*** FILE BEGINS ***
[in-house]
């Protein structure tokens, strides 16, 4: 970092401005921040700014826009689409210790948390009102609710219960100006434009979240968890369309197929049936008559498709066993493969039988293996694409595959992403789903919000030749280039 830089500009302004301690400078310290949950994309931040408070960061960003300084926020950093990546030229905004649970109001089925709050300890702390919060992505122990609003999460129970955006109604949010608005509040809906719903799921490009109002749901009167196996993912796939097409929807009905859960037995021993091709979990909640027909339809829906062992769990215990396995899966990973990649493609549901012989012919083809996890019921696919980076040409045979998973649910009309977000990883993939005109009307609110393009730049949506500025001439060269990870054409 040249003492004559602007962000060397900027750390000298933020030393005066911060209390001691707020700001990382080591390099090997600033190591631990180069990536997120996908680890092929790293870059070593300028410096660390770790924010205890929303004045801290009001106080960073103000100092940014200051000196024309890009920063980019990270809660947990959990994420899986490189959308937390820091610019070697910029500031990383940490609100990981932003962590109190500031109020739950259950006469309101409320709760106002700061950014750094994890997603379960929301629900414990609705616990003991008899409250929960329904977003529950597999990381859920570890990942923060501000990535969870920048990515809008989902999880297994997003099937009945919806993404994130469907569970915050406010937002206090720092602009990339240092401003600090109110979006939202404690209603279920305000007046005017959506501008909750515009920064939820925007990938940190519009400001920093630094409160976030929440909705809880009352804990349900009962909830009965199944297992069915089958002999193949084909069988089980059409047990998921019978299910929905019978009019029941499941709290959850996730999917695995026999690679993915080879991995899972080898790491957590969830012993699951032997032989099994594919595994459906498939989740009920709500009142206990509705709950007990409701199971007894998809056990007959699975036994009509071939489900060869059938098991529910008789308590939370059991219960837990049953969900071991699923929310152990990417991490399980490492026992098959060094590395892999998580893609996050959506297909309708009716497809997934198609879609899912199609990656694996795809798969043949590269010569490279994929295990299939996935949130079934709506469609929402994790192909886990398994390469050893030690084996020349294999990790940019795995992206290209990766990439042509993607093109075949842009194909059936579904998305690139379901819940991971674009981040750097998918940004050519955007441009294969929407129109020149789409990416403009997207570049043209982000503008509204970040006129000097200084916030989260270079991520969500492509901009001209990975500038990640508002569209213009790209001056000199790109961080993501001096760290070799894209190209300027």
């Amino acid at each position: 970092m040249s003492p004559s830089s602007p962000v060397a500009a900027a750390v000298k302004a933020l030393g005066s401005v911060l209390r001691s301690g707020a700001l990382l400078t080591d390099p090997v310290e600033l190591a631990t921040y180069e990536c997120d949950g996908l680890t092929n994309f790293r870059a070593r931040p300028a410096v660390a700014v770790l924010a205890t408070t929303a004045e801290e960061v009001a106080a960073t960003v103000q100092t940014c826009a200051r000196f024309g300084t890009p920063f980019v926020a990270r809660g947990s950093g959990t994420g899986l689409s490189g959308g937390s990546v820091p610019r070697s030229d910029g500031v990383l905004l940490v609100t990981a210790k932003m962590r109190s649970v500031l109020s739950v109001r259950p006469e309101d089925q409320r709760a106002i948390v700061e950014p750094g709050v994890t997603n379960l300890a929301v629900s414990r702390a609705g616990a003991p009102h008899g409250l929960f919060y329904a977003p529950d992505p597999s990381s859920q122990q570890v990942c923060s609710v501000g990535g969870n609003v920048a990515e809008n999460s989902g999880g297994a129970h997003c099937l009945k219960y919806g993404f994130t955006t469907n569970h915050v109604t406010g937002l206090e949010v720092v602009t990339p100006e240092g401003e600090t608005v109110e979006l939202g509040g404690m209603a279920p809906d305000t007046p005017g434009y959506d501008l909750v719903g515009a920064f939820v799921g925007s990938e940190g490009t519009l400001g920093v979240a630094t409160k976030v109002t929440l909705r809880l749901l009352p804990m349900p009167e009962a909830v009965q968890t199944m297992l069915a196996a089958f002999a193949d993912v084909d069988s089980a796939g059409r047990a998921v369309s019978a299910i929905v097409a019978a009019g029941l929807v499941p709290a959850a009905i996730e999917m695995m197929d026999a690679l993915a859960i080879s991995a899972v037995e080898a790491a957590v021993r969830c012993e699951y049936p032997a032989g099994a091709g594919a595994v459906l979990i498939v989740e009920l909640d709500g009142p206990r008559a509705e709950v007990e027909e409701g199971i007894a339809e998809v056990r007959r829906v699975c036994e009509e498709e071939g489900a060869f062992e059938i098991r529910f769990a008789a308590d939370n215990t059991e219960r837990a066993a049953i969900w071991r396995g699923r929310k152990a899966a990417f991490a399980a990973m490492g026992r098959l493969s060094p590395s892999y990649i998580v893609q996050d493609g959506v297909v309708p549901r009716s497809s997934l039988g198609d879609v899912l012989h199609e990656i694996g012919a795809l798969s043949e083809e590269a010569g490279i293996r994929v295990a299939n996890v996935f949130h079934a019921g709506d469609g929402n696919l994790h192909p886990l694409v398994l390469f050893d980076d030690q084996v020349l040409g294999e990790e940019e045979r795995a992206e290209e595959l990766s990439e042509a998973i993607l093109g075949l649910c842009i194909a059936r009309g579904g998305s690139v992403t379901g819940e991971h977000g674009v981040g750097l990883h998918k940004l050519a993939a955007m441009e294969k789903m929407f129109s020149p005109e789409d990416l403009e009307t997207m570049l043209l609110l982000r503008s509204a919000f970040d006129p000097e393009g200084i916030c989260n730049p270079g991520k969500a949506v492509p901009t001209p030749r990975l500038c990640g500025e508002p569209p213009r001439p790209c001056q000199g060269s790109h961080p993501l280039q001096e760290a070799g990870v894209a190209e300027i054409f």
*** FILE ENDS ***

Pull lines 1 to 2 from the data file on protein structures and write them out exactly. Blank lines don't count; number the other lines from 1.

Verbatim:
[in-house]
């Protein structure tokens, strides 16, 4: 970092401005921040700014826009689409210790948390009102609710219960100006434009979240968890369309197929049936008559498709066993493969039988293996694409595959992403789903919000030749280039 830089500009302004301690400078310290949950994309931040408070960061960003300084926020950093990546030229905004649970109001089925709050300890702390919060992505122990609003999460129970955006109604949010608005509040809906719903799921490009109002749901009167196996993912796939097409929807009905859960037995021993091709979990909640027909339809829906062992769990215990396995899966990973990649493609549901012989012919083809996890019921696919980076040409045979998973649910009309977000990883993939005109009307609110393009730049949506500025001439060269990870054409 040249003492004559602007962000060397900027750390000298933020030393005066911060209390001691707020700001990382080591390099090997600033190591631990180069990536997120996908680890092929790293870059070593300028410096660390770790924010205890929303004045801290009001106080960073103000100092940014200051000196024309890009920063980019990270809660947990959990994420899986490189959308937390820091610019070697910029500031990383940490609100990981932003962590109190500031109020739950259950006469309101409320709760106002700061950014750094994890997603379960929301629900414990609705616990003991008899409250929960329904977003529950597999990381859920570890990942923060501000990535969870920048990515809008989902999880297994997003099937009945919806993404994130469907569970915050406010937002206090720092602009990339240092401003600090109110979006939202404690209603279920305000007046005017959506501008909750515009920064939820925007990938940190519009400001920093630094409160976030929440909705809880009352804990349900009962909830009965199944297992069915089958002999193949084909069988089980059409047990998921019978299910929905019978009019029941499941709290959850996730999917695995026999690679993915080879991995899972080898790491957590969830012993699951032997032989099994594919595994459906498939989740009920709500009142206990509705709950007990409701199971007894998809056990007959699975036994009509071939489900060869059938098991529910008789308590939370059991219960837990049953969900071991699923929310152990990417991490399980490492026992098959060094590395892999998580893609996050959506297909309708009716497809997934198609879609899912199609990656694996795809798969043949590269010569490279994929295990299939996935949130079934709506469609929402994790192909886990398994390469050893030690084996020349294999990790940019795995992206290209990766990439042509993607093109075949842009194909059936579904998305690139379901819940991971674009981040750097998918940004050519955007441009294969929407129109020149789409990416403009997207570049043209982000503008509204970040006129000097200084916030989260270079991520969500492509901009001209990975500038990640508002569209213009790209001056000199790109961080993501001096760290070799894209190209300027």